In Spain, where Dianova works in the field of Social Action, we publish a twice-yearly magazine, INFONOVA, about addictions, for national and international distribution. They 35th issue is just out, and is dedicated to Gender and addictions, with information from different fields to better understand the relation between these two concepts, and to contribute to education in the gender values needed in health and social care.
What are the main barriers to equality?
Gender barriers are the limitations, difficulties or obstacles that women perceive and/or experience in the process of vocational decision-making, access to employment, retention or promotion.
There are different types of barrier, and these interact, hindering true equality for women in the occupational and educational spheres. To provide some clarification, we can talk about behavioral barriers. In other words, those behaviors that perpetuate the traditional roles caused by processes of socialization and a patriarchal system; barriers linked to the social construct of gender, which will be demanded by the multiple roles and tasks assigned on the basis of gender, which are difficult (very difficult) to combine and which limit women’s use of their time. Also, the social and cultural barriers arising in response to the negative attitudes and low expectations concerning women in business and certain professional areas in particular; the assumption that they should perform other functions at the reproductive rather than productive level; the restrictions of access to certain employment sectors; the lack of family support; and even caregiving responsibilities.
Moreover, it is necessary to highlight educational barriers. On a global level, the greater incidence of female illiteracy persists, and education in patriarchal values transmits the constant (and perverse) message to girls that they have a natural inclination for caregiving. At the same time, this is an undervalued task and job orientation, skewed along gender lines (as is the case for STEM occupations and occupations in the field of carework).
The current scenario is the result of all of the above, combined with the fact that there are less occupational opportunities for women’s career development, the phenomenon of vertical and horizontal segregation, and the glass ceiling.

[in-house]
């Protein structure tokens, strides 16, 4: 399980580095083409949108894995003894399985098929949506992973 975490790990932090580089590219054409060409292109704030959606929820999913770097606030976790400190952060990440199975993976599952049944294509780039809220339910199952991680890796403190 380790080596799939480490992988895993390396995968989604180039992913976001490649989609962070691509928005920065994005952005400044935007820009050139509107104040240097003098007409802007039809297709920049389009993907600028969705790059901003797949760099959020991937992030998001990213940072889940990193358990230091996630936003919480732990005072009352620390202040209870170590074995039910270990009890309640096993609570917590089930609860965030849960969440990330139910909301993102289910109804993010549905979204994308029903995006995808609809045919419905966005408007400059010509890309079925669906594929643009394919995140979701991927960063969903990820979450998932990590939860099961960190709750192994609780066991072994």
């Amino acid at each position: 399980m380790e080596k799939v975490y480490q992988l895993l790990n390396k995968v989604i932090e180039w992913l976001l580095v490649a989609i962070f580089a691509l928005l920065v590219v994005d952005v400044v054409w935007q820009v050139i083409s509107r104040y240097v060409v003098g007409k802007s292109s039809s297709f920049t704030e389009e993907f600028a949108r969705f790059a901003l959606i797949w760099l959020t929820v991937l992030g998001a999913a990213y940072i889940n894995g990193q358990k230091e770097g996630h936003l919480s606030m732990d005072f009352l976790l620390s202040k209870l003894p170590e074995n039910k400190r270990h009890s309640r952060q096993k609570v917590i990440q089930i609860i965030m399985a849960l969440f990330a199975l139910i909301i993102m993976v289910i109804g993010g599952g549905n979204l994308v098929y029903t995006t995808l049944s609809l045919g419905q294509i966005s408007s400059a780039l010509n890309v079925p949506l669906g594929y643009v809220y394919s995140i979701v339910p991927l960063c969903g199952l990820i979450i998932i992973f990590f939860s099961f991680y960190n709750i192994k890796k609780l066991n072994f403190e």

Time management also discriminates; women continue to assume the double working day as a solution to family logistics. The work-home dilemma results in high levels of stress and mental load, with direct consequences on women’s physical and mental health. Adult women are one of the biggest groups at risk of work-related exclusion.
Age is considered a barrier to professional development, specifically in terms of labor integration, or reintegration, and this difficulty is accentuated in the case of women. The overload of family tasks and responsibilities experienced by this group, combined with insufficient social services, multiplies inequality compared with the adult male group (Magdalena Suárez, 2004).
The temporary or permanent abandonment of profession to dedicate time to the home and motherhood should also be highlighted. This results in women having less economic resources and greater financial dependency, which limits personal decision-making in certain areas, not to mention the right, or lack of, to tiny pensions.
The feminization of poverty is another determining characteristic of our current situation. In the light of the precarious working conditions for women; temporality; higher incidence of unemployment; the economic divide in terms of salary; and discrimination in reaching positions of responsibility, let’s remember that poverty has a woman’s face.
How do you feel that gender is addressed in the education system?